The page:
As an executor, you possess a significant amount of responsibility and power. After all, the deceased entrusted you to carry out his or her final wishes and to handle the remaining details of distributing his or her estate.
That said, you may wonder to what extent you may exert your power. Do you have the final say in who gets what? Are there things you cannot do? SmartAsset clarifies what you can and cannot do as the executor of an estate.
Your responsibilities as an executor
As the executor of an estate, you have the probate court’s authority to manage the estate’s affairs. This includes the management of all the money in the estate. As an executor, you can use the estate’s money as you see fit so long as the way you use it contributes, in some way, to the deceased’s wishes. Ways you may use funds to contribute to the estate include paying down debt and paying bequests to beneficiaries in accordance with the terms of the will.
If an estate has more debts than it does funds or assets, you may have to reorganize property and bequests so that you may pay down the debt on behalf of the deceased. Unfortunately, this may involve liquidating large assets and/or reducing heirs’ inheritances. It is up to you which assets to liquidate and whose inheritances to reduce.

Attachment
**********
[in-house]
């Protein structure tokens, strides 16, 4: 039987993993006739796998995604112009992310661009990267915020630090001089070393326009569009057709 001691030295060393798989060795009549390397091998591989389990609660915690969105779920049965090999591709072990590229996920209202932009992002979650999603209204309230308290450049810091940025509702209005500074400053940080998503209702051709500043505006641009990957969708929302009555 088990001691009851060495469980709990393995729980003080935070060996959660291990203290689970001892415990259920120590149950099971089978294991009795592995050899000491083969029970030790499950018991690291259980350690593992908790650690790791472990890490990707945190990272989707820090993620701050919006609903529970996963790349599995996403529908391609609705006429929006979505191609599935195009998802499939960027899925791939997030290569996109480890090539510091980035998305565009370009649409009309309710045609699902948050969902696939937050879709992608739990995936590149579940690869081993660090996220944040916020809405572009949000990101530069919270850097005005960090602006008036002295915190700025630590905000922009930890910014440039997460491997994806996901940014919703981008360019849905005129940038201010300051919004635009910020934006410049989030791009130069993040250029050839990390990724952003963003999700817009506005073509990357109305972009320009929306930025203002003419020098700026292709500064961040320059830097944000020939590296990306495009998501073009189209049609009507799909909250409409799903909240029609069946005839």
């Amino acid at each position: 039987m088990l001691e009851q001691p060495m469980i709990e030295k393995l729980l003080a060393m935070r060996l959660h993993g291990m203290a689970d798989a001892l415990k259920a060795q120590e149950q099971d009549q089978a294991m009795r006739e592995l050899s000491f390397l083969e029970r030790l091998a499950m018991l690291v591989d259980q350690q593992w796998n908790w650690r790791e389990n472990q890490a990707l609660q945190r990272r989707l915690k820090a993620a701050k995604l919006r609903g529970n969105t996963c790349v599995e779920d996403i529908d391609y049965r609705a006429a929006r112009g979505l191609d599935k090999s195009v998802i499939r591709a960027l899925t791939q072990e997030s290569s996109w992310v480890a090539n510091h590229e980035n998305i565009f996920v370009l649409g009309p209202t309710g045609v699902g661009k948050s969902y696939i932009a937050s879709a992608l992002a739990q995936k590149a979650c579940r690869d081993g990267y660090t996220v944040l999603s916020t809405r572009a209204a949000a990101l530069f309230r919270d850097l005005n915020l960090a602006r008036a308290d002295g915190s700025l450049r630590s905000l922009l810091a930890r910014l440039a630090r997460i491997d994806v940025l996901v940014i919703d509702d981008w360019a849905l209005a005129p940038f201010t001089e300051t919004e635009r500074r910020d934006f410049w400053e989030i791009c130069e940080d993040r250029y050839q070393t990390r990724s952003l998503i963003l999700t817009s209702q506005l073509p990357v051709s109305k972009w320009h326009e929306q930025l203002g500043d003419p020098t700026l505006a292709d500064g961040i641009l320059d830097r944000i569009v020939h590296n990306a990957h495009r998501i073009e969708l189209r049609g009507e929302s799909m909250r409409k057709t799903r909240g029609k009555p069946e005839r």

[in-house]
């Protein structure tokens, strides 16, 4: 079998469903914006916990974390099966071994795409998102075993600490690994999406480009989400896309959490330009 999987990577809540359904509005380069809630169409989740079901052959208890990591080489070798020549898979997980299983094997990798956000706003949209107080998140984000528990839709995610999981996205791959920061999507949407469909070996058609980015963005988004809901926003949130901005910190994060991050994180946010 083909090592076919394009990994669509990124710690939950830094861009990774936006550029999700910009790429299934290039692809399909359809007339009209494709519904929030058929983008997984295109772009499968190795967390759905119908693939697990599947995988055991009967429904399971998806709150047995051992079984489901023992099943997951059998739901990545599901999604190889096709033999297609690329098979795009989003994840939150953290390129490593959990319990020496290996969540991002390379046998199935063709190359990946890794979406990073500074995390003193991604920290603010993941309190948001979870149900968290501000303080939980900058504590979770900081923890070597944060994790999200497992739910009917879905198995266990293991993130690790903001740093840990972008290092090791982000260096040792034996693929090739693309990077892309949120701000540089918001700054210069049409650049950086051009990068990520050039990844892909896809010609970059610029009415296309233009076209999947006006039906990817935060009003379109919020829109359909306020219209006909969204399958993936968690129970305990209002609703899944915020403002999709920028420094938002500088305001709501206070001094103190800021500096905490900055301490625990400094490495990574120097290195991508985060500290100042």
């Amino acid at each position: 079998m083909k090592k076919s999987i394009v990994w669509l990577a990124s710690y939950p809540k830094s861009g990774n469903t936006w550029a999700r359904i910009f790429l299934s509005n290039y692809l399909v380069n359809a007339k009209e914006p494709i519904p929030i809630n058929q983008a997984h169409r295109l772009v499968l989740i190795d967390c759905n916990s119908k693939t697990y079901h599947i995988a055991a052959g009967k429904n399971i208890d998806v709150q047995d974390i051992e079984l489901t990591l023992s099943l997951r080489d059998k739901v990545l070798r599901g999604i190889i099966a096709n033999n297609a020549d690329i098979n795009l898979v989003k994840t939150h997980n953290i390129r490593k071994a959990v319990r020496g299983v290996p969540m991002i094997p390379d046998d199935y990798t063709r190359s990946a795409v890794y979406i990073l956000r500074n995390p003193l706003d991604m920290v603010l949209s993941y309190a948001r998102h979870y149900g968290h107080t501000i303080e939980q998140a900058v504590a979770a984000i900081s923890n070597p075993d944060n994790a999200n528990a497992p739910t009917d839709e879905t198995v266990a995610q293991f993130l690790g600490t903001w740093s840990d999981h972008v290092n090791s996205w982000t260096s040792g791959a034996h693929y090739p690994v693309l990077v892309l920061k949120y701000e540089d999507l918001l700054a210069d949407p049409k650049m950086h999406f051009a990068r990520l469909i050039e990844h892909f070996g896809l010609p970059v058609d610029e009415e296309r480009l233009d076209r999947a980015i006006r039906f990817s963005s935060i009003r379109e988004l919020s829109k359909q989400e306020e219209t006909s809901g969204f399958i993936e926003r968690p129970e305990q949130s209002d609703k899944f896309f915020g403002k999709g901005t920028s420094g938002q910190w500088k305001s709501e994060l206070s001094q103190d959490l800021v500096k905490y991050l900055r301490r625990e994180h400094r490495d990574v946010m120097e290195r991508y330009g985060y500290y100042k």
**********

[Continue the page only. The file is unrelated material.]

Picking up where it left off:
Things you cannot do as an executor
As an estate executor, your biggest responsibility is to the estate. What this means is that you must act in the estate’s best interests, even if doing so goes against the deceased’s wishes. For every decision you make — especially if it contradicts what the deceased wanted — you must be able to justify how it serves the interests of the estate. State and federal laws have this requirement in place to prevent executors from making decisions that would serve mostly or only themselves. Such a requirement is particularly beneficial when the executor is also an heir.
If you make mistakes as an executor, you not only face criticism from the family. Unfortunately, you may also face legal charges. For this reason, it is crucial that you understand your rights and responsibilities in such an honorary role.